“Look away now” as they say on the news when they’re about to give the football scores if you’re expecting a cheery blog about a new service or product to help care for your elderly parents. This week I’m totally mystified by the row over the new football Super League; and why it all matters. Don’t worry, neither is this about transfer windows or goal less draws. Perhaps we need a Super League for elderly care.
What is it about the beautiful game?
I’m mystified not just because I’ve no idea what the offside rule is, but how 6 English Football clubs threatening to set up a separate league has achieved wall to wall media coverage, the intervention of the Prime Minister, and widespread handwringing about the beautiful game and its community up and down the country. The source of my angst is a slightly bigger context about what infact are the magic ingredients for people (like the PM) to sit up and take notice of something and then for things to change, and fast.
We’ve got form for this in the last year of course: national lockdown not once but three times; we’ve disrupted a whole supply chain to deliver billions upon billions of masks and gloves (eventually) to where they’re needed; we built brand new Nightingale hospitals in extraordinary speed. Tens of millions of people have been vaccinated against Covid, and we’ve let our city centres stand pretty much empty for the duration. Much, much to be applauded in terms of huge fast decisions made with enormous ramifications for all of us.
A game of two halves?
And yet. Care home residents for the most part are still not allowed to leave their home for a walk or a sit on a bench despite the easing of lockdown rules, and the vaccination numbers. John’s Campaign continues to lobby for the rights of care home residents as they have done since the start. Largely falling on deaf ears in Whitehall. So strange, particularly given the mantra from the start about protecting our most vulnerable elderly people, those most at risk of the virus. Bigger and harder decisions in the name of covid have been made. Just not this one.
Super league for elderly care?
And this takes me on to elderly care more generally. Teresa May’s election downfall, her much publicized “Dementia Tax” election pledge capping private spend on care was the most recent effort by any Government, to try and tackle the issue of provision and funding of elderly care and later life in the UK. There have been promises for decades before this, and subsequently, that health and adult social care must be reinvented in order to cope. With an ageing population, with demographics for the next half century that we know will ensure there are millions more people ageing, and not everyone ageing well.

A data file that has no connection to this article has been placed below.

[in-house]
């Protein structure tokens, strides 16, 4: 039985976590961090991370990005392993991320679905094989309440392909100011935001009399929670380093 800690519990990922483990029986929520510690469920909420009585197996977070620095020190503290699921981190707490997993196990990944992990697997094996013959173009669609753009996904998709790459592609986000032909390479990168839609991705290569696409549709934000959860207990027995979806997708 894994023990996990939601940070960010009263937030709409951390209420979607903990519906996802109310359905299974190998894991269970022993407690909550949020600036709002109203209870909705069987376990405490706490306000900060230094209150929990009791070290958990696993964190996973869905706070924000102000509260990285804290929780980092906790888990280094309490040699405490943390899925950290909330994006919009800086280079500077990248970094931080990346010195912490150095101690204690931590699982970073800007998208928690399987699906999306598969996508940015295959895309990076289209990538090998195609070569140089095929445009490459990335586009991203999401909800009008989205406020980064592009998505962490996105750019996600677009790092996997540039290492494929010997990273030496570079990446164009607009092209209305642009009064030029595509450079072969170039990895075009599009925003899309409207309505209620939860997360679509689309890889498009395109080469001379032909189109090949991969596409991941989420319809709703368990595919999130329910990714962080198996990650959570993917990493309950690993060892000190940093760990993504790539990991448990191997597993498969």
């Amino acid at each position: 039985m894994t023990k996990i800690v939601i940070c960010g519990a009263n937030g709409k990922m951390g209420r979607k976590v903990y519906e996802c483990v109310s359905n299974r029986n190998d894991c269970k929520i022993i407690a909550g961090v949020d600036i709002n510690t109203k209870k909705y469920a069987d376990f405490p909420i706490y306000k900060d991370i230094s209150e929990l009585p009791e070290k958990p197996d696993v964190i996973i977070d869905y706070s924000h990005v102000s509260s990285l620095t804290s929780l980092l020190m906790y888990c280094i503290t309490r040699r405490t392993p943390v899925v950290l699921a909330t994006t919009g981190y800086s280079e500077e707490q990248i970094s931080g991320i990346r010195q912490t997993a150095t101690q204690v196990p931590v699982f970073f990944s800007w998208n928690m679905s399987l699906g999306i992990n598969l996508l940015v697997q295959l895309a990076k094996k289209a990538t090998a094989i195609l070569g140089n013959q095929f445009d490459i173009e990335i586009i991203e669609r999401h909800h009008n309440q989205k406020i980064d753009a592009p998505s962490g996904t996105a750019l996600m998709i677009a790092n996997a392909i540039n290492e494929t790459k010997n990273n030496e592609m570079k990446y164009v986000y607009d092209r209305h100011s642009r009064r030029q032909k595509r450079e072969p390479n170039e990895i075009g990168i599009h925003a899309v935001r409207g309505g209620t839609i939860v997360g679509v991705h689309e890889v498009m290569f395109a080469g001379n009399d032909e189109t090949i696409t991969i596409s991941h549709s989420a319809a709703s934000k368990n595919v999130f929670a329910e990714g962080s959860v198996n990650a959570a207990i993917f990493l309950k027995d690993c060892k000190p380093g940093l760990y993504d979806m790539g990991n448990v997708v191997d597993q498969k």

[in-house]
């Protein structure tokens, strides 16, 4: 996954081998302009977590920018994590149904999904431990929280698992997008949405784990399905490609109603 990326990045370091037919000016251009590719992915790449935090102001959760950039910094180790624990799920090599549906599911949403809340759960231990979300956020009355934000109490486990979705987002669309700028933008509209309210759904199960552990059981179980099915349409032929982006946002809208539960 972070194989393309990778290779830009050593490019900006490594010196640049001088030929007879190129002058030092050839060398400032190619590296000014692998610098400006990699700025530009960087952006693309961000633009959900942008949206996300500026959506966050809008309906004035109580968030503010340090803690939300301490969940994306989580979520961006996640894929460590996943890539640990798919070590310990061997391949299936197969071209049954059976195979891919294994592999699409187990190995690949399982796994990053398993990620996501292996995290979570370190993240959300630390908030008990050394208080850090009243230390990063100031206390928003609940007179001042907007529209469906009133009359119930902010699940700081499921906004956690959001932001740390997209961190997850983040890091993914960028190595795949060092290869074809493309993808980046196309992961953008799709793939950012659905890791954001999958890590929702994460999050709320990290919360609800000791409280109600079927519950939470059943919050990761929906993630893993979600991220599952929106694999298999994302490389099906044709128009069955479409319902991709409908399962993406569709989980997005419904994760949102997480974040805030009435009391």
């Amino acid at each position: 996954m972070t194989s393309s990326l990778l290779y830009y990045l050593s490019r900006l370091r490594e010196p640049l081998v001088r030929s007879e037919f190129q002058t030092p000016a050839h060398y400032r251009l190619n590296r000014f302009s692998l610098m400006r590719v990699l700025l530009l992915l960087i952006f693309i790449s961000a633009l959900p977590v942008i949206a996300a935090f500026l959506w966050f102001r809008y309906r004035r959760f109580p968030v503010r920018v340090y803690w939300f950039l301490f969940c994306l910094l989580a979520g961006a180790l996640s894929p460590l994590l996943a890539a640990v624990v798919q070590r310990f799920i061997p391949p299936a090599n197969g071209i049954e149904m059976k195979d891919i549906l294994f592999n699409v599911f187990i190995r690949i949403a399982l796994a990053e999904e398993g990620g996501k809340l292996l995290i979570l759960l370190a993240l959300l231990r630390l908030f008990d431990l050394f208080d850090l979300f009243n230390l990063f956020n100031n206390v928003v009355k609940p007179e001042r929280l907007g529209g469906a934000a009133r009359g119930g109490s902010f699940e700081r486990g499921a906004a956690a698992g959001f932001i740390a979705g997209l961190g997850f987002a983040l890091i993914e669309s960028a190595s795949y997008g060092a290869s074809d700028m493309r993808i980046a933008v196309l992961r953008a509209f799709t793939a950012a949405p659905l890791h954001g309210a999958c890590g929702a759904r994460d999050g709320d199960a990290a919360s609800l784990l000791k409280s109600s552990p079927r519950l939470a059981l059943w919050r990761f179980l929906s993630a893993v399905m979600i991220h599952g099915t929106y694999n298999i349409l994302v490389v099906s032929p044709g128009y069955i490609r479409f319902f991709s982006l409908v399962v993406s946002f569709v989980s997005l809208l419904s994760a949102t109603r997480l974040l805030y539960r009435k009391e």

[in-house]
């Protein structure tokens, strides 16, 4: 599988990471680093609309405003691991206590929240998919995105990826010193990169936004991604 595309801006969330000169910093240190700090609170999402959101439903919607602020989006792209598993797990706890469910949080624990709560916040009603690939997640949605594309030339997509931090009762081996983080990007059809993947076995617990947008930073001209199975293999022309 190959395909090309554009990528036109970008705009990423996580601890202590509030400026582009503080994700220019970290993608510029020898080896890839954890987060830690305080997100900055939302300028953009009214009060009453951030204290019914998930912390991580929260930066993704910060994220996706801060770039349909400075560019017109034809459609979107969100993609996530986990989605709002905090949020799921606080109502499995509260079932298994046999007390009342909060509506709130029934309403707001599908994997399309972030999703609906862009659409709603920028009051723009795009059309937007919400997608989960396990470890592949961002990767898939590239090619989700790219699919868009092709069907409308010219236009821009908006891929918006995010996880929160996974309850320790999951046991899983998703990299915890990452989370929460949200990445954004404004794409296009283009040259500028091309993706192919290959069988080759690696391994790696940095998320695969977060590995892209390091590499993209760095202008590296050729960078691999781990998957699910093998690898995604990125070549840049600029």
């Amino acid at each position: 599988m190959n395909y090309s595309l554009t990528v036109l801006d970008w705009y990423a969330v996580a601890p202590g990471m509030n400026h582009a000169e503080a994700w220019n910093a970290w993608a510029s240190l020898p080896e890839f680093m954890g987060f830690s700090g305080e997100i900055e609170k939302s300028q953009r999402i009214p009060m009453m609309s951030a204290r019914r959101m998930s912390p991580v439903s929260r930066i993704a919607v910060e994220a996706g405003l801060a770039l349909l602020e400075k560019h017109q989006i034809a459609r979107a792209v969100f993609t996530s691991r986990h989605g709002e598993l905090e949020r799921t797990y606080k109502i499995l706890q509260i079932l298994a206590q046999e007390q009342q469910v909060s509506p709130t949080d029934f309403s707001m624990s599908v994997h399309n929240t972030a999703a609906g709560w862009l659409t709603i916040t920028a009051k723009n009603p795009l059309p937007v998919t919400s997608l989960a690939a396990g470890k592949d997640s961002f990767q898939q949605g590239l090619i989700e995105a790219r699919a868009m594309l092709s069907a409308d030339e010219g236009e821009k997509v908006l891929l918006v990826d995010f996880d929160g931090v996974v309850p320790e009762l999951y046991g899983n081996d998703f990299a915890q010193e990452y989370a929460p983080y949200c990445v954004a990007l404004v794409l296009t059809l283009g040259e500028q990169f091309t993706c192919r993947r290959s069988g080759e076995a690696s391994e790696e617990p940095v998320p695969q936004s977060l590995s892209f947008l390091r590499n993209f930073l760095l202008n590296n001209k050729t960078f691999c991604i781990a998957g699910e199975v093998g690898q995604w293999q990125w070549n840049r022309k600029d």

Matt Hancock continues to promise that there will be a plan, with hints that a Green Paper outlining proposals will appear later this year. Maybe it will. But the harsh reality is that there are no massive TV rights to be won, global audiences to be tapped, or transfer windows to be maximized. Its not a vote winner because someone somewhere is going to have to pay for it. Most likely you and me.
How we care for our elderly parents and relatives is complicated, among families, communities and society more generally. There was some research by the ONS that concluded 65% of older people will have to pay at least £20k in care costs, with 10% having to foot bills over £100k. Whether you can afford it or not, the point is the uncertainty of the costs, alongside the consistency of the care available. All we do know right now is that with assets over £23,500 in England, you’re most likely going to pay for some if not all your own care – whatever that is and however long it lasts. And if you can’t afford it, then you’re at the mercy of increasingly finance strapped local authorities.
So. The row about Super League football and why it matters in relation to elderly care. It makes me want to chant. WHY IS NO-ONE LISTENING? Not even the pandemic has really made a difference. What Super League equivalent do we need for people to really take notice. For the Prime Minister to step in and put a stop to the total inability to grasp this problem and solve it.
Ultimately I think it is a team game, with us the supporters, along with the care sector, and Government, to figure this all out once and for all. At the very least, we need a better manager.
Annabel James is the founder of Age Space. Her views, particularly on football, are her own.